Bay Ridge

Wounded Warrior amputees’ softball team to play Bay Ridge charity game

April 3, 2014 By Paula Katinas Brooklyn Daily Eagle
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Baseball Hall of Fame greats have got nothing on Josh Wege and his buddies!

Wege, a 24-year-old US Marine from Wisconsin, lost both of his legs while he was serving in the war in Afghanistan in 2009 when his vehicle hit a roadside bomb. But that isn’t stopping him from being a great softball player. Wege is a member of the Wounded Warrior Amputee Softball Team and will play in a special exhibition game against the Bay Ridge All-Stars, a group of bar league players, on July 12.

“Every single one of us on the team was wounded in a war and lost limbs. We play softball to spread a message of hope and inspiration. We do it to show people that even when you face adversity, you can come back,” Wege told the Brooklyn Eagle.

Wege was standing on his prosthetic legs on a baseball field in Shore Road Park at a press conference on Thursday morning to announce the team’s upcoming visit to Brooklyn. It will be the team’s first visit to the borough.

He was joined by team manager David Van Sleet, volunteer Joe Bartumioli, state Sen. Marty Golden (R-C-Bay Ridge-southern Brooklyn) and Chip Cafiero, a Bay Ridge civic activist, at the press conference.

The game itself will take place on July 12 at a location that will be announced at a later date. Cafiero said organizers are hoping to put together a full weekend of activities for the visiting players to enjoy during their stay in Brooklyn.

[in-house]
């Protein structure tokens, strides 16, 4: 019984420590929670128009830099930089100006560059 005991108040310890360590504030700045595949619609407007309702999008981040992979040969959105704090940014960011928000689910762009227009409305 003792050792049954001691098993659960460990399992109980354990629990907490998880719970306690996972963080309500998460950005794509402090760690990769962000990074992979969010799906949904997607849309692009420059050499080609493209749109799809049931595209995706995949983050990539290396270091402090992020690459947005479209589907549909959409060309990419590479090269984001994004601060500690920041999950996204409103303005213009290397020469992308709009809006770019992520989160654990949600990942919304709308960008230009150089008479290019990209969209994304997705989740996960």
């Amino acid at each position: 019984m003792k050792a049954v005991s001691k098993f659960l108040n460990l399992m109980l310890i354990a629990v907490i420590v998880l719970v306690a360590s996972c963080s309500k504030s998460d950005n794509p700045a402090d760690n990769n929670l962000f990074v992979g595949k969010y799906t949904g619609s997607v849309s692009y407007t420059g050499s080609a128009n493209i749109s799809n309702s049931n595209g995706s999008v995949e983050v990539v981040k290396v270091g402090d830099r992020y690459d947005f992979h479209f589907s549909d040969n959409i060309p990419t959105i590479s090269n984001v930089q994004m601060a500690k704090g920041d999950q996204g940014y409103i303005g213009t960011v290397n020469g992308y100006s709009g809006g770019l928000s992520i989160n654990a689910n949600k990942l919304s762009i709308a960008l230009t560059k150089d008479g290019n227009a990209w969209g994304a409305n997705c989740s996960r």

Wege and his fellow softball players travel all around the country on weekends playing games against local softball teams so that they can raise money for Wounded Warrior Amputee Softball team program, which supports not only the team’s travels but also softball camps that the team hosts for children who are amputees. Last year’s softball camp for child amputees took place at DisneyWorld in Florida.

The softball team members range in age from 22 to 52. “We have a guy who fought in the first Gulf War 22 years ago. He plays for us,” Van Sleet said.

The team is on a great mission, Golden said. “They’re showing the sacrifices and resiliency of the military,” he said.

Golden, a member of the senate’s Homeland Security, Military and Veterans Affairs Committee, predicted a big turnout of fans at the July 12 game. “This is going to be the game of the year. We will have thousands of people coming to see this. They will see what the American soldier can do,” he said.

Looking at Wege, Golden said, “Maybe Josh here will hit one over the fence!”

Like Golden, Cafiero expressed confidence that the game will draw a big crowd. “This is going to be a great event. Being such a patriotic community, I’m sure we’ll have great support,” he said.

Cafiero noted that Bay Ridge is home to the U.S. Army Garrison at Fort Hamilton, the only active military post in New York City.

The mission of the Wounded Warrior Amputee Softball Team is to raise awareness, through exhibition softball games, of the sacrifices and resilience of the military and to highlight the players’ ability to rise above any challenge.

The players don’t want pity from the public because of lost limbs. They don’t need it, Bartumioli said. “They’re going to show you something that is going to blow you away. You’ll be amazed at how good they are,” he said.

“They persevered. They got a second chance to be an athlete again and they’re making to most of it,” Van Sleet said.

When asked which position Wege plays on the team, Van Sleet smiled and said, “Any position he wants. He’s one of out best, one of our original guys.”

The team was formed three years ago. While the players enjoy entertaining the fans at games, the tight bond the teammates share is also good for morale, Wege said.

“It’s a kind of therapy for me,” Wege told the Eagle. “You can talk to a shrink, and it helps, but it’s not the same as talking to someone who went through what you went through. We all had the experience of being in a hospital bed, looking down, and seeing that a part of our body is not there anymore. We help each other.”

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